These three pals are crazy about skateboarding and all say they got better once they started coming to Sam’s Skate School.
“It took me about seven months to do a kickflip, and I still can’t do it consistently, but it was really cool and I landed it about five times, so Sam gave me this t -shirt, ”Ezra said.
As the number of students at Sam’s Skate School has grown, so has community support.
The project received more than $ 30,000 in funding from Sport Bay of Plenty, BayTrust and the Local Legends grant from Tauranga Crossing.
Sam says the money was used to buy equipment, get on more coaches and pay for them, and he’s donating a skate ramp to a section of town in need.
As you walk around and watch the young skateboarders learn to stand on their boards, learn how to push, kickflip, ollie and drop on ramps of different sizes, you can see the parents soaring. around the edge of the park, some with their phones filming, and more than one with big, proud smiles on their faces.
Tina Allen says her 7-year-old son Quinn came over on a Wednesday afternoon about two months ago “and he’s been hooked ever since.”
“I think he learns a lot more here than when he skates himself, just watching the big kids and then listening to Sam. He thinks Sam is like the holy grail, which is really cool.
Dianna Kingham here looks at her two daughters, ages 4 and 9, and her 6-year-old son. This is their fifth session at Sam’s Skate School.
“They have so much confidence in themselves, honestly,” she said.
“I just think it’s so great that it’s in the community, it’s free and it gives the kids something to do. I even started skateboarding, and it’s pretty cool.
Donny Allan, one of the coaches, says there was nothing like it when he was growing up in Tauranga and trying to learn to skate.
“That’s why I love the existence of Sam’s Skate School, because it provides an environment where a group of young boys and girls can come together and skate in a safe environment,” says the 26-year-old real estate agent.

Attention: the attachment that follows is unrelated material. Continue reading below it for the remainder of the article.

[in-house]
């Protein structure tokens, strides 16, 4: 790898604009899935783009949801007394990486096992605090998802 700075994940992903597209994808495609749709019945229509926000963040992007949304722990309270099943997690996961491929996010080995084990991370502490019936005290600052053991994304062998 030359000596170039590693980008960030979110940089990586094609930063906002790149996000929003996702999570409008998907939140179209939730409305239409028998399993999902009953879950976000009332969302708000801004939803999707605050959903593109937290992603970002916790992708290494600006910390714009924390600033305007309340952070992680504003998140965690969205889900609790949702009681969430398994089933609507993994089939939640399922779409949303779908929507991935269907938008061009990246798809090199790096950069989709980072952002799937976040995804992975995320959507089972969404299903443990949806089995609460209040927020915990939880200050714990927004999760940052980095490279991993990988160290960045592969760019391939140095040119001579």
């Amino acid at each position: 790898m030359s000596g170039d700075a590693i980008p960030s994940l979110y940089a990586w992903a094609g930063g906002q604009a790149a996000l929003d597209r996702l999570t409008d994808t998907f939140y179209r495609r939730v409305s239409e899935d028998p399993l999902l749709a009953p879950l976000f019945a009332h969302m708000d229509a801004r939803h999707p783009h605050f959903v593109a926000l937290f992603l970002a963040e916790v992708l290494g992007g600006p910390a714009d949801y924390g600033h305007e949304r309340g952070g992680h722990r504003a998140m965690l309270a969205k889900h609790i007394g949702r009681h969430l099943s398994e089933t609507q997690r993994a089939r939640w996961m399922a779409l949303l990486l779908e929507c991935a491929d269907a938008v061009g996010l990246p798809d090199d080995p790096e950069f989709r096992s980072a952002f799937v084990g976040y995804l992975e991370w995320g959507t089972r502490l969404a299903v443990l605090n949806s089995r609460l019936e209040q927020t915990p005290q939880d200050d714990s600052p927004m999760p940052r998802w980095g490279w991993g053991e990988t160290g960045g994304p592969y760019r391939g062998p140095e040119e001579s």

“I saw them progress a lot faster than I did at that age because no one was showing me how to do it.”
Sam says skateboarding develops essential life skills – persistence, bravery, patience, practice.
He says skaters give up all the time, learn from their mistakes, get up, make changes and try again. They keep trying, learning and correcting until they are successful.
“And these kinds of lessons, they apply to every aspect of your life.”
You could see these lessons playing out in real time throughout the skate park this Wednesday afternoon.
The children hit the concrete, get up, dust themselves off and try again. You saw it with the girl in the pink and white sneakers.
As Sam counted to three and tilted him forward over the edge of the ramp, the skateboard wheels grabbed the concrete and started picking up speed as it descended the slope.
His feet came off the deck, but the plank kept moving.
Before she could fall, Sam lifted the girl by both arms and put her back on her feet.
“Ohhhhh, that was so good!” He shouted. “It was so close!”
Another skater retrieved the runaway board and brought it back.
“Try again?” Sam asked the girl.
She walked up the small ramp, punched Sam, and walked to the back of the line.
Her father, standing to the side, had been watching closely the whole time.
He was beaming.